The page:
The content of this report will be updated with the latest scenarios based on the global COVID-19 Pandemic
Global Robotic Waste Sorting System Market is expected to register a CAGR of 15.2% over the forecast period (2020 - 2025). According to Waste Management World, “Intelligent robotic systems can process almost any given waste stream and sorting capabilities can be redefined for every new market situation, even on a daily basis. Furthermore, increased flexibility in recognition gives plant operators the possibility to explore new use cases.”
- Tightening government regulations are playing a major role in shaping the market landscape. For instance, in July 2019, Shanghai Household Waste Management Regulation took place. In September 2018, The Indian Union Ministry of Environment, Forests and Climate Change (MoEF&CC) notified the new Solid Waste Management Rules (SWM), 2016. These will replace the Municipal Solid Wastes (Management and Handling) Rules, 2000, which have been in place for the past 16 years.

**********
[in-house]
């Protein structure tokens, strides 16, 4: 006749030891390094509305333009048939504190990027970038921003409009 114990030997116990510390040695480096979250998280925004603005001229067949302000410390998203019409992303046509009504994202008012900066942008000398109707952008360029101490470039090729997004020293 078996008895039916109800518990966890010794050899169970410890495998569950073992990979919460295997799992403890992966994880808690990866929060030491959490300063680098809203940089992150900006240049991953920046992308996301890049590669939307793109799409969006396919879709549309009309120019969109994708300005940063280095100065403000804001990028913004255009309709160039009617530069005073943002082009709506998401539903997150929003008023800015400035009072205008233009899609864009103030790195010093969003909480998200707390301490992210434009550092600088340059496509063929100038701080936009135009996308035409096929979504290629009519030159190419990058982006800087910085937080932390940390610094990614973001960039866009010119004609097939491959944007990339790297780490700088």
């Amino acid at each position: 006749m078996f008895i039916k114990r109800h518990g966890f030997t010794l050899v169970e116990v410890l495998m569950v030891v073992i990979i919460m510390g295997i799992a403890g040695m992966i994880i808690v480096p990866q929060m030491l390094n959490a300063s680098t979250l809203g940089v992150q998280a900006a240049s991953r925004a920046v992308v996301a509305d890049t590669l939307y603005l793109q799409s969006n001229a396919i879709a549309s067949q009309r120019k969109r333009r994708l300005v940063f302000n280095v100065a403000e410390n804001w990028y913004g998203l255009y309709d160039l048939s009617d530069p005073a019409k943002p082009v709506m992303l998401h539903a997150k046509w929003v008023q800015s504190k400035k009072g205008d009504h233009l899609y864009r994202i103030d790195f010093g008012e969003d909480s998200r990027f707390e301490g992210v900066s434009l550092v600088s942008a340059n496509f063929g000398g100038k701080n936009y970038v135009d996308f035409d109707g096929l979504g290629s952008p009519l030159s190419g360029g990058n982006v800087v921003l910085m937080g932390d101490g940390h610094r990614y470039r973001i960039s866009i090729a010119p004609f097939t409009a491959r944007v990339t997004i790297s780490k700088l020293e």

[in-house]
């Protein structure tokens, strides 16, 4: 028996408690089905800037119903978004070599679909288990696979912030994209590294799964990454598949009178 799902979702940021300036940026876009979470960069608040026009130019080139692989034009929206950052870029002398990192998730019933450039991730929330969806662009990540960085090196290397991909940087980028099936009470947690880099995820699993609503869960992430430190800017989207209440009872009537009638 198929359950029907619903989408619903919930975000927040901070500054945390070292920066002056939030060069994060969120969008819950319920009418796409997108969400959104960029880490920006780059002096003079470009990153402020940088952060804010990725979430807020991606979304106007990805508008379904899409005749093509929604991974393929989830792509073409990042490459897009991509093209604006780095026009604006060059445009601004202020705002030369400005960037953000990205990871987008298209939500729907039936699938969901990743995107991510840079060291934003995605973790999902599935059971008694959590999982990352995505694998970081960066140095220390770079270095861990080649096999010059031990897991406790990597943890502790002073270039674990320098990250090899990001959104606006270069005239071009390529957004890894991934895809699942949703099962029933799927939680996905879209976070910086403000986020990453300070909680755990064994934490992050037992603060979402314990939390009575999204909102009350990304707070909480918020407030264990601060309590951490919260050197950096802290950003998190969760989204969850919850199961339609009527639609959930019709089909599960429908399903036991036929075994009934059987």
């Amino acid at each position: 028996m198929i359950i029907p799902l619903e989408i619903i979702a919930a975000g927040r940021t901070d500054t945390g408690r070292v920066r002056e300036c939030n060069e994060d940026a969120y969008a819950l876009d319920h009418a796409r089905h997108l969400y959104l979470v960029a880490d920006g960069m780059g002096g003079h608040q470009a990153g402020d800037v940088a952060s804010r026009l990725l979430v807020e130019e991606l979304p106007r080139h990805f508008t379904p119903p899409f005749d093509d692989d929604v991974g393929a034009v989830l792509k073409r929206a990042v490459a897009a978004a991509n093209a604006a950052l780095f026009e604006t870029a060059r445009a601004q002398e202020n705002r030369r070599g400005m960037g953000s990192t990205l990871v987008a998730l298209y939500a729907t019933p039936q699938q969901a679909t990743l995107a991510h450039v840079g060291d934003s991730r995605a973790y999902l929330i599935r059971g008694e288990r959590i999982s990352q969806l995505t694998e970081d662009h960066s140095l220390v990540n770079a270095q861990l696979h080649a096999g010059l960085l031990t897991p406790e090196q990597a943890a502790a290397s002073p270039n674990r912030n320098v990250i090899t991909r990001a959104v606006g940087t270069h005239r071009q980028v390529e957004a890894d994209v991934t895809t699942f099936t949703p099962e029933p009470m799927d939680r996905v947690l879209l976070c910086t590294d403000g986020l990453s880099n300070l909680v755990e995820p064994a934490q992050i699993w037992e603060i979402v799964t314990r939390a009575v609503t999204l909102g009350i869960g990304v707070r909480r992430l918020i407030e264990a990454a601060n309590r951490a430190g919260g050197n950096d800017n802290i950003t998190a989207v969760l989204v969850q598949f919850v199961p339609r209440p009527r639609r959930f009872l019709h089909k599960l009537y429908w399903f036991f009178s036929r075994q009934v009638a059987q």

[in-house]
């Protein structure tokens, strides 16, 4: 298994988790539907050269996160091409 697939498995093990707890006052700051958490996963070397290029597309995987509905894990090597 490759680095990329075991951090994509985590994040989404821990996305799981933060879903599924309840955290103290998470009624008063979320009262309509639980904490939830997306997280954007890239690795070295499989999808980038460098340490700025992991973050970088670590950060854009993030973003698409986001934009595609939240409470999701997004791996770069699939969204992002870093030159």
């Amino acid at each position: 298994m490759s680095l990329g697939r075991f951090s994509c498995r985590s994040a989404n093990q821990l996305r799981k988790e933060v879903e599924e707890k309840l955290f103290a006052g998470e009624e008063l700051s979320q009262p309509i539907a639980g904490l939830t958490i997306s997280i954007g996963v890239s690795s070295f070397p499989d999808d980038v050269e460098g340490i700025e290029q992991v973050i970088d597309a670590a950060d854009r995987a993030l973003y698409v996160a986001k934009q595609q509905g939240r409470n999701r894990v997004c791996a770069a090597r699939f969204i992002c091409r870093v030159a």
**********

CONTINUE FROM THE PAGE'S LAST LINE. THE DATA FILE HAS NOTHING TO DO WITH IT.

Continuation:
- Much of the world’s waste is sold to China for recycling. But in April 2019, China introduced stricter standards for the amount of contamination it will accept anything more that 0.5% impure will go in the ground. This creates the need to introduce robots in waste sorting facilities.
- However, initial cost of setting up a robotic waste sorting facility is hindering the market growth. It is usually in the long term that savings are fully realized. They also need to undergo routine maintenance and occasional repair, which is difficult for small facilities to conduct due to limited financial budget.